Letter 48

The Viscount de Valmont to the Presidente de Tourvel

(Postmark, Paris.)

It is after a very stormy night, during which I have not closed my eyes; it is after having been in incessant agitations, both from uncommon ardour, and entire annihilation of all the faculties of my soul, I come to you, madam, to seek the calm I so much stand in need of, and which I cannot yet hope to enjoy; for the situation I now write of, convinces me more than ever of the irresistible power of love: I can hardly preserve command over myself, to arrange my ideas in any order; and I already foresee that I shall not be able to finish this letter, without being obliged to break off. What! cannot I then hope that you will one day experience the emotions I do at this moment! I may venture, however, to assert, that if you thoroughly experienced such emotions, you could not be totally insensible to them. Believe me, Madam, settled tranquillity, the sleep of the soul, that image of death, does not lead to happiness; the active passions alone lead the way; and notwithstanding the torments you make me suffer, I may, I think, assure myself, that I am this moment happier than you. In vain do you overwhelm me with your afflicting severities; they do not prevent me from giving a loose to my love, and forgetting, in the delirium it causes me, the despair to which you abandon me: thus I revenge myself of the exile to which you have condemned me. Never did I before experience so much pleasure in writing to you. Never did I feel in this pleasing employment so sweet, so lively an emotion! Everything conspires to raise my transports! The very air I breathe wafts me luxurious pleasure; even the table I write on, now, for the first time, consecrated by me to that use, becomes to me a sacred altar of love; how much more lustre will it not hence derive in my eyes! I will have engraven on it my oath ever to love you! Forgive, I beseech you, my disordered senses. I ought, perhaps, to moderate transports you do not share in. I must leave you a moment to dissipate a frenzy which I find growing upon me: I find it too strong for me.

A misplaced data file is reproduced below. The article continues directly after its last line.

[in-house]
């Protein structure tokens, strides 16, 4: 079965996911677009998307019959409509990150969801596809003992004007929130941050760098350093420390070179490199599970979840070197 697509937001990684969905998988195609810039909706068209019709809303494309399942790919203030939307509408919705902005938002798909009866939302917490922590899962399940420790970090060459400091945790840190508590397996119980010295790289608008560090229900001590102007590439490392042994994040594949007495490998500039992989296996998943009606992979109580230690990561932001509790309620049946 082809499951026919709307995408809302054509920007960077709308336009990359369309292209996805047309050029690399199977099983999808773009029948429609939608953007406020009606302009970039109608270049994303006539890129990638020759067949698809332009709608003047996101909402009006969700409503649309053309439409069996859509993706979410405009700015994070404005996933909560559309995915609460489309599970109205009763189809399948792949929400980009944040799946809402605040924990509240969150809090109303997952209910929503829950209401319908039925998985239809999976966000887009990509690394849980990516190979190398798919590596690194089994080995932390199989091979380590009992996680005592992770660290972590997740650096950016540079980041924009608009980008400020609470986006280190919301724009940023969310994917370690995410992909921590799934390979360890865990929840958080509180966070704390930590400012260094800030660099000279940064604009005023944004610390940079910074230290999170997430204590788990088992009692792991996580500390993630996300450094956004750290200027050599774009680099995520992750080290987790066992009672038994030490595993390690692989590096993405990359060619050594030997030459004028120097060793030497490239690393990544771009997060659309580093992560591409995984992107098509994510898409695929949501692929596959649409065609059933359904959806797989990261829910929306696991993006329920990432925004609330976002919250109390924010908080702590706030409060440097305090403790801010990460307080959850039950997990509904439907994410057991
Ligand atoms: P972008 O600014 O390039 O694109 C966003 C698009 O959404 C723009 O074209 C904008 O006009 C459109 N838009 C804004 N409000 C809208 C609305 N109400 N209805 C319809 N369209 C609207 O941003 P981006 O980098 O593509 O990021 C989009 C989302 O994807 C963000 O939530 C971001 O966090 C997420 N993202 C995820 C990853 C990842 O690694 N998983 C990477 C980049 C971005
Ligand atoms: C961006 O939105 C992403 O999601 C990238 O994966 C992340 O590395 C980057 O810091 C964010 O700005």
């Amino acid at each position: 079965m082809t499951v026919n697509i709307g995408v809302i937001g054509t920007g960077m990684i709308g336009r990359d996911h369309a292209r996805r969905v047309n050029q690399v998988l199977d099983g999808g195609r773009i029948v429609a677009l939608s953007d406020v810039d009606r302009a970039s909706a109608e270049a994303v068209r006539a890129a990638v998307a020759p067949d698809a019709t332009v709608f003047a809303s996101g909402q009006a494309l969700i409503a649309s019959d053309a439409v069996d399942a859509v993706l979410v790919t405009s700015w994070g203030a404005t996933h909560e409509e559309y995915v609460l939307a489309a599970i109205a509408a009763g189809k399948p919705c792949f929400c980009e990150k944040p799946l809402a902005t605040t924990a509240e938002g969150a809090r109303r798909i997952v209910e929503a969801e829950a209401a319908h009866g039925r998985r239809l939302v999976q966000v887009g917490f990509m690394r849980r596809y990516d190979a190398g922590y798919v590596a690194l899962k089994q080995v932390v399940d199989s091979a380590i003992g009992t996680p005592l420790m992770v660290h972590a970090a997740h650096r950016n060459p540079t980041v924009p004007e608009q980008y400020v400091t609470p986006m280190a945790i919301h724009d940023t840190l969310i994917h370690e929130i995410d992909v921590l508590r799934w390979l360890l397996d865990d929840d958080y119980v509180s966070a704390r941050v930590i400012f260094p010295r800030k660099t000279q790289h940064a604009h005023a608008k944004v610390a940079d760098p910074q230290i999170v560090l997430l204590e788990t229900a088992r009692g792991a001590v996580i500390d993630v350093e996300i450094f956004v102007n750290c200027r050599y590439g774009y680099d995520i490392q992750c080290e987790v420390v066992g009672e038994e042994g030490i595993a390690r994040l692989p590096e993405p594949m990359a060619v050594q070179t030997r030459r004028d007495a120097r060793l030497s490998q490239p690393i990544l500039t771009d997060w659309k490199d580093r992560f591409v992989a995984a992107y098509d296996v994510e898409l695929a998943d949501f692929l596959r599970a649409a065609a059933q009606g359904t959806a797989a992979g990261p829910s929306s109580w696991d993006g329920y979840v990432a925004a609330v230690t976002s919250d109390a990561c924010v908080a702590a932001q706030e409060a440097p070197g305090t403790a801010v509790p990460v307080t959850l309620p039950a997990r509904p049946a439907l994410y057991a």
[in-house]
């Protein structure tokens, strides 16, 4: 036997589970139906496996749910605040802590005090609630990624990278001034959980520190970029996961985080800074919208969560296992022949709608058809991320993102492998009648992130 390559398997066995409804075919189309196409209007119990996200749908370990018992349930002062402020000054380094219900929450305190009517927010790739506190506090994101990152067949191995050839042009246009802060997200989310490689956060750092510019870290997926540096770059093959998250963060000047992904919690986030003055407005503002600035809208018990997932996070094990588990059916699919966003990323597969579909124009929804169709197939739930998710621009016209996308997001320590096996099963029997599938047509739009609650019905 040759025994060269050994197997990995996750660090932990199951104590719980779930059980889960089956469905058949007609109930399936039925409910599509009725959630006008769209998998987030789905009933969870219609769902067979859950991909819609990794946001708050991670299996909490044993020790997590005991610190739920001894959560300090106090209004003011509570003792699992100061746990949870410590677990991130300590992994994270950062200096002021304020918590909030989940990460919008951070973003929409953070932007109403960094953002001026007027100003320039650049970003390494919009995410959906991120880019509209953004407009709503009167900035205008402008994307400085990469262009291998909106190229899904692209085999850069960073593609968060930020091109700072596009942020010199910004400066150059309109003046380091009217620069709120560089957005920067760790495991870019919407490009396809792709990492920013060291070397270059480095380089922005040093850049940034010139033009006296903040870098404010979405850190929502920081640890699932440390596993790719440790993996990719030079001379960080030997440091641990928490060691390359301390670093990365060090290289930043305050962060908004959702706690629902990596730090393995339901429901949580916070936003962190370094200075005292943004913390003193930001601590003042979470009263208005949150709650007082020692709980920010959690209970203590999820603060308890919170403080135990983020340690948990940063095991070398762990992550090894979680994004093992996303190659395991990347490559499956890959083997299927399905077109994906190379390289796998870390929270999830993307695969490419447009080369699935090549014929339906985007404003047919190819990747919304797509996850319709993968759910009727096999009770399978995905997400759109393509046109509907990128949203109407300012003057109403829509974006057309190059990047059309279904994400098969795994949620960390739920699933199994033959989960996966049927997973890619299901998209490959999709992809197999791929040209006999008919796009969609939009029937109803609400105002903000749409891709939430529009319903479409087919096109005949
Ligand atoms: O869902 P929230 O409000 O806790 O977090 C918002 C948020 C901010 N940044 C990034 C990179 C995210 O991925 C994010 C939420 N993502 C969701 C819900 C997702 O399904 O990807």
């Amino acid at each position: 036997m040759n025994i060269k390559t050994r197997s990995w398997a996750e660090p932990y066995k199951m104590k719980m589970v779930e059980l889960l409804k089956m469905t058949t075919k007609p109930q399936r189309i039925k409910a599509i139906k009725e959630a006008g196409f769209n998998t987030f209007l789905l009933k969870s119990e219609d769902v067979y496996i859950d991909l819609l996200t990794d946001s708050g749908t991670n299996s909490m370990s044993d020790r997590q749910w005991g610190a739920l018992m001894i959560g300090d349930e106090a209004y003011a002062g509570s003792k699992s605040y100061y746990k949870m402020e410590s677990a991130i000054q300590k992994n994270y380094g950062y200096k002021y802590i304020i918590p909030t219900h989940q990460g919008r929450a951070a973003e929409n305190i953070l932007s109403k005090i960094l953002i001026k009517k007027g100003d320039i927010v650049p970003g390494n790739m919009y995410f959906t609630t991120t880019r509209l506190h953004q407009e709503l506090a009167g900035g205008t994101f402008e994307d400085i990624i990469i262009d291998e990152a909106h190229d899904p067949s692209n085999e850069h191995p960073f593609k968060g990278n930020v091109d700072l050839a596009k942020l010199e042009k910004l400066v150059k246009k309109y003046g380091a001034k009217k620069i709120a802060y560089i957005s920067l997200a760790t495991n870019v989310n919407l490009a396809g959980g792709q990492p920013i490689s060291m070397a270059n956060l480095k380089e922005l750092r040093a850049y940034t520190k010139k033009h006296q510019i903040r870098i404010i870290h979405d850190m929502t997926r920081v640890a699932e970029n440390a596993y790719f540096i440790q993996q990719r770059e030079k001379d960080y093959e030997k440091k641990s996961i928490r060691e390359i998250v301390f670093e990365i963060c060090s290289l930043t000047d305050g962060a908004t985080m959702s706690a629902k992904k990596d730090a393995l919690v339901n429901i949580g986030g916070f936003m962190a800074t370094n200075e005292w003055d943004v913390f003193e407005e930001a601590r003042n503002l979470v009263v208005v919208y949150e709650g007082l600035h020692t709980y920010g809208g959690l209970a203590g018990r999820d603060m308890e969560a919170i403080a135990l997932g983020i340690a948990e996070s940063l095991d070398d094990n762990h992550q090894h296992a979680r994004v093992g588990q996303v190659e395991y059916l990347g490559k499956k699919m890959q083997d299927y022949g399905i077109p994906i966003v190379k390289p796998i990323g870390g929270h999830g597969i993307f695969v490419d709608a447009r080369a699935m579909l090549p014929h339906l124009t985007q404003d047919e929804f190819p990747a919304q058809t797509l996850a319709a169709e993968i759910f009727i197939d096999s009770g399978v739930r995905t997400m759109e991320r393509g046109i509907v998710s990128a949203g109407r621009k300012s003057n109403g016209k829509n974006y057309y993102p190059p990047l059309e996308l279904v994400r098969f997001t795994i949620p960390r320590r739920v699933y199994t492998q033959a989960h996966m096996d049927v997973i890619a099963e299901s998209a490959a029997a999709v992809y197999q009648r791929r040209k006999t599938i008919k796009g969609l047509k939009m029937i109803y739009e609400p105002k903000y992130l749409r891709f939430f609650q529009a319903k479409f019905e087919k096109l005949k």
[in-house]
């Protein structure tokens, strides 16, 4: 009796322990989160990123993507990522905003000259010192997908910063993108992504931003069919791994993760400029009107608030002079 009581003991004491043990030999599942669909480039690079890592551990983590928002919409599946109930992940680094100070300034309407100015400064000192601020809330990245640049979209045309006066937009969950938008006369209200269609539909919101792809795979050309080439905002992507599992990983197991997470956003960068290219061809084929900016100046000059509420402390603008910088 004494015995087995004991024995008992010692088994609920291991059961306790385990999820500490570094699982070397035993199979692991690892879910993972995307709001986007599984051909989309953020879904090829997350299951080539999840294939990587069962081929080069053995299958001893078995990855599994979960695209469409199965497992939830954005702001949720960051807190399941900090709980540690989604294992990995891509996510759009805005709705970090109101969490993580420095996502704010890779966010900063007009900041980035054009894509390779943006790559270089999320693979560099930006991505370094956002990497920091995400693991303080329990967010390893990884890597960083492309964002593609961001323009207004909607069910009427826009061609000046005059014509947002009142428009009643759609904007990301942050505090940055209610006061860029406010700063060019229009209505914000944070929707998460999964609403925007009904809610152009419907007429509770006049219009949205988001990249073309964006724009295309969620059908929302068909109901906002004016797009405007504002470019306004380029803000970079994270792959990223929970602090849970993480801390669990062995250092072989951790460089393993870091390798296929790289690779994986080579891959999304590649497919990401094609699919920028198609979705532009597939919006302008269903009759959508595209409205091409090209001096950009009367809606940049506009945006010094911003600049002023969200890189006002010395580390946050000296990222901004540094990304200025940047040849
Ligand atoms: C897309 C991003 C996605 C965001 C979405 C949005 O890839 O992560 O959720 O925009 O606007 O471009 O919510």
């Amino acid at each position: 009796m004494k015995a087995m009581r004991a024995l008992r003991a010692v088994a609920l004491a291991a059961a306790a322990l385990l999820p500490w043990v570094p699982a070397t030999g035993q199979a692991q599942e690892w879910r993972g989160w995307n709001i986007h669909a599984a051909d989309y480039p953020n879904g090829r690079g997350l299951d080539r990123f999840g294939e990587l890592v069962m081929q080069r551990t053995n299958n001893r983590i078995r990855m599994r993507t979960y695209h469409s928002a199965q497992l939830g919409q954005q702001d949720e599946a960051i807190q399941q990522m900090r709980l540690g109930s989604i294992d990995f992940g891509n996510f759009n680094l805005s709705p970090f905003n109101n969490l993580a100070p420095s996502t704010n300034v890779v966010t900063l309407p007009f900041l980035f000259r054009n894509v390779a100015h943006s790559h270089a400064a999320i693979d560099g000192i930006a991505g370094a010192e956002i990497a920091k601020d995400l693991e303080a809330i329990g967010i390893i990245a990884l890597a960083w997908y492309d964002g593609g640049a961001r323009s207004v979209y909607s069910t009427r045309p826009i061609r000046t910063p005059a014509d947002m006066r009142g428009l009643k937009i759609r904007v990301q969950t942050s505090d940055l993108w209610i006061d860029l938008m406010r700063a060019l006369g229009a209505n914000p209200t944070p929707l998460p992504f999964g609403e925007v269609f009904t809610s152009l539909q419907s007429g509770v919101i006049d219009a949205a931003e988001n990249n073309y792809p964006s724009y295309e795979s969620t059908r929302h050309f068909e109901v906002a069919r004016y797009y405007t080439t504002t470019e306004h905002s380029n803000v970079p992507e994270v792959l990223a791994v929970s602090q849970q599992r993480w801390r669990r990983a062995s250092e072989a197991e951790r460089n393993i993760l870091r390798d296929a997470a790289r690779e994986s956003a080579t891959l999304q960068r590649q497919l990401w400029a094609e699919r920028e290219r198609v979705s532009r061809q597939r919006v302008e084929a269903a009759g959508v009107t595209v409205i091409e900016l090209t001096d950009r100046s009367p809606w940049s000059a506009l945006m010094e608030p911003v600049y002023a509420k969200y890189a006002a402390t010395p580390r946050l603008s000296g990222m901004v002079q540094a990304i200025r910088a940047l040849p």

I return to you, Madam, and certainly return always with the same eagerness; but the sentiment of happiness has fled from me, and gives place to the most cruel state of privation. What does it avail me to talk to you of my sentiments, if it is only in vain that I seek means of convincing you? After so many repeated efforts, my confidence and my strength both abandon me at once. If I recall to my mind the pleasures of love, that only produces a more lively sense of regret at being deprived of them. I see no resource but in your indulgence, and I too well experience at this moment how much I want it, to hope to obtain it. Yet my passion was never more respectful, or ought to give you less offence: it is such, I can venture to say, as the strictest virtue would have no reason to dread; but I am afraid any longer to take up your time with the pains I experience, certain as I am that the object who causes them, does not share them. I must not, at least, presume too far on goodness, which I should do by dwelling on this melancholy picture; I shall only implore you to give me a reply, and never to doubt the veracity of my sentiments.